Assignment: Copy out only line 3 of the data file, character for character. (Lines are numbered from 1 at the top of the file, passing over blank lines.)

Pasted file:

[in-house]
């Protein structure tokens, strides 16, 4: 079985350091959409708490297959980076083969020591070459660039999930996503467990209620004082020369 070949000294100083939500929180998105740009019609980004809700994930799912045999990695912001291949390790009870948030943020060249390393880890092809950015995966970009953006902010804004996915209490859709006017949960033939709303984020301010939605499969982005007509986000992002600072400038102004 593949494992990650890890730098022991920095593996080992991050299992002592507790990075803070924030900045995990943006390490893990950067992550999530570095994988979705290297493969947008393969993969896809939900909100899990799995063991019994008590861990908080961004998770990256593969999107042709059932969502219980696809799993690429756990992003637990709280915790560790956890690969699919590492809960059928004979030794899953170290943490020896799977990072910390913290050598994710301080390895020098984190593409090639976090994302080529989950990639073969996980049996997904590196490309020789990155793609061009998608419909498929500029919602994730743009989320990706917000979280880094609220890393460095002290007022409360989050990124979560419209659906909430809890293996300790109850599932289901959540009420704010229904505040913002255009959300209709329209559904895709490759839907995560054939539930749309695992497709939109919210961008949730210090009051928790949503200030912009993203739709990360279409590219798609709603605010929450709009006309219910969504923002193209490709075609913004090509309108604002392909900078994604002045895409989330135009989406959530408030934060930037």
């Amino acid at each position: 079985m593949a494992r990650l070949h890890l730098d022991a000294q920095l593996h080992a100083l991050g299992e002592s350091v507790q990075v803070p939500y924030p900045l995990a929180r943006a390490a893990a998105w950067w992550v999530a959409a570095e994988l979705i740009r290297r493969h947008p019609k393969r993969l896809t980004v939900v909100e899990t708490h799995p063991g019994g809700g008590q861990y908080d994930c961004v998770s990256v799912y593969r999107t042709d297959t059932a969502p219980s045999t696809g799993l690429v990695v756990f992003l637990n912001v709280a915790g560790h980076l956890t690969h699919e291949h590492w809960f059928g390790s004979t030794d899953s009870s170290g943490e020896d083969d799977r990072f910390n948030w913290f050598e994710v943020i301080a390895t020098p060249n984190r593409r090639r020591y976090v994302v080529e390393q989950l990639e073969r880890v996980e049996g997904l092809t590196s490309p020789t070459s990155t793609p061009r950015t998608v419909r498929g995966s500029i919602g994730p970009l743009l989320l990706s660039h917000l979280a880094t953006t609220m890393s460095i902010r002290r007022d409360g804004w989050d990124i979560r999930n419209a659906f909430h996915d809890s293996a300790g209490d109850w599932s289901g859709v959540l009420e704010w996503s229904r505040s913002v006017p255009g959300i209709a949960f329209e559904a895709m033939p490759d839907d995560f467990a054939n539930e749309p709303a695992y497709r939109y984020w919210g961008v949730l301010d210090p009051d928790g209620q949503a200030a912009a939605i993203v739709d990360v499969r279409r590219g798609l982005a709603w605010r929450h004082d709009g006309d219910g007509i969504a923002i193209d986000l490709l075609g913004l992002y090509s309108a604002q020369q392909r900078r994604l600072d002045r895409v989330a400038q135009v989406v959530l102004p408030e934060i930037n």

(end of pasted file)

């Amino acid at each position: 079985m593949a494992r990650l070949h890890l730098d022991a000294q920095l593996h080992a100083l991050g299992e002592s350091v507790q990075v803070p939500y924030p900045l995990a929180r943006a390490a893990a998105w950067w992550v999530a959409a570095e994988l979705i740009r290297r493969h947008p019609k393969r993969l896809t980004v939900v909100e899990t708490h799995p063991g019994g809700g008590q861990y908080d994930c961004v998770s990256v799912y593969r999107t042709d297959t059932a969502p219980s045999t696809g799993l690429v990695v756990f992003l637990n912001v709280a915790g560790h980076l956890t690969h699919e291949h590492w809960f059928g390790s004979t030794d899953s009870s170290g943490e020896d083969d799977r990072f910390n948030w913290f050598e994710v943020i301080a390895t020098p060249n984190r593409r090639r020591y976090v994302v080529e390393q989950l990639e073969r880890v996980e049996g997904l092809t590196s490309p020789t070459s990155t793609p061009r950015t998608v419909r498929g995966s500029i919602g994730p970009l743009l989320l990706s660039h917000l979280a880094t953006t609220m890393s460095i902010r002290r007022d409360g804004w989050d990124i979560r999930n419209a659906f909430h996915d809890s293996a300790g209490d109850w599932s289901g859709v959540l009420e704010w996503s229904r505040s913002v006017p255009g959300i209709a949960f329209e559904a895709m033939p490759d839907d995560f467990a054939n539930e749309p709303a695992y497709r939109y984020w919210g961008v949730l301010d210090p009051d928790g209620q949503a200030a912009a939605i993203v739709d990360v499969r279409r590219g798609l982005a709603w605010r929450h004082d709009g006309d219910g007509i969504a923002i193209d986000l490709l075609g913004l992002y090509s309108a604002q020369q392909r900078r994604l600072d002045r895409v989330a400038q135009v989406v959530l102004p408030e934060i930037n």